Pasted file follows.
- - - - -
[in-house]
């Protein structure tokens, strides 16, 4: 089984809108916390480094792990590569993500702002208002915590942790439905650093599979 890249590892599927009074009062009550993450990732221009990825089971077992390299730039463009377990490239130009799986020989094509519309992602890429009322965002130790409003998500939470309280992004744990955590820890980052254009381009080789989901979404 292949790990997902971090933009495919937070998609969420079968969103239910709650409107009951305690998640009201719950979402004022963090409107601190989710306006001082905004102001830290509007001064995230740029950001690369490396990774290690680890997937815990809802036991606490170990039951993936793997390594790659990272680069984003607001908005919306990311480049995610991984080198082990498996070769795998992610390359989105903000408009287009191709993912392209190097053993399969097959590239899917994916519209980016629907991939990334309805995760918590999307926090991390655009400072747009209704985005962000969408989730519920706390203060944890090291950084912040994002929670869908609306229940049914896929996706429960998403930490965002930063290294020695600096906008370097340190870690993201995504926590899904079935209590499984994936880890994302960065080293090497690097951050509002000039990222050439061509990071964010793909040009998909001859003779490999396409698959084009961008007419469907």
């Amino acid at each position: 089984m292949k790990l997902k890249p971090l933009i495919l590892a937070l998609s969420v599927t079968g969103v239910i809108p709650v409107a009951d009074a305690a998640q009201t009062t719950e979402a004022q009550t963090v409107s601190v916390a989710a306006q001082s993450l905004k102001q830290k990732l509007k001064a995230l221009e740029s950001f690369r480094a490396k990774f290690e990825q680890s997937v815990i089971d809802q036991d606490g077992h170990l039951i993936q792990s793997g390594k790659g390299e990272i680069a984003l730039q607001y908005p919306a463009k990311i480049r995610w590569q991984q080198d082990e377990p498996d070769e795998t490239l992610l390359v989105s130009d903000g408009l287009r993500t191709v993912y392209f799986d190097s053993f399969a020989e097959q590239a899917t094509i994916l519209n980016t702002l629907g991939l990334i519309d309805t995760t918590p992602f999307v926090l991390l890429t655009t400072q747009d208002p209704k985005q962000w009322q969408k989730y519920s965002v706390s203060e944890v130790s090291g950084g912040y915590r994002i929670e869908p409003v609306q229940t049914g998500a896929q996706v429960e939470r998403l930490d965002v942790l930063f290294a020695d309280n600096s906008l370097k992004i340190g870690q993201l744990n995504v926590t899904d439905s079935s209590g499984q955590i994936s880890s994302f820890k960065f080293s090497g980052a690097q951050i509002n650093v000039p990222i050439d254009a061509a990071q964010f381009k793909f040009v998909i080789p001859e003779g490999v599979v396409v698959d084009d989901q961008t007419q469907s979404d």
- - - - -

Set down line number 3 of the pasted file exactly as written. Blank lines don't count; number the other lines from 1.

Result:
């Amino acid at each position: 089984m292949k790990l997902k890249p971090l933009i495919l590892a937070l998609s969420v599927t079968g969103v239910i809108p709650v409107a009951d009074a305690a998640q009201t009062t719950e979402a004022q009550t963090v409107s601190v916390a989710a306006q001082s993450l905004k102001q830290k990732l509007k001064a995230l221009e740029s950001f690369r480094a490396k990774f290690e990825q680890s997937v815990i089971d809802q036991d606490g077992h170990l039951i993936q792990s793997g390594k790659g390299e990272i680069a984003l730039q607001y908005p919306a463009k990311i480049r995610w590569q991984q080198d082990e377990p498996d070769e795998t490239l992610l390359v989105s130009d903000g408009l287009r993500t191709v993912y392209f799986d190097s053993f399969a020989e097959q590239a899917t094509i994916l519209n980016t702002l629907g991939l990334i519309d309805t995760t918590p992602f999307v926090l991390l890429t655009t400072q747009d208002p209704k985005q962000w009322q969408k989730y519920s965002v706390s203060e944890v130790s090291g950084g912040y915590r994002i929670e869908p409003v609306q229940t049914g998500a896929q996706v429960e939470r998403l930490d965002v942790l930063f290294a020695d309280n600096s906008l370097k992004i340190g870690q993201l744990n995504v926590t899904d439905s079935s209590g499984q955590i994936s880890s994302f820890k960065f080293s090497g980052a690097q951050i509002n650093v000039p990222i050439d254009a061509a990071q964010f381009k793909f040009v998909i080789p001859e003779g490999v599979v396409v698959d084009d989901q961008t007419q469907s979404d």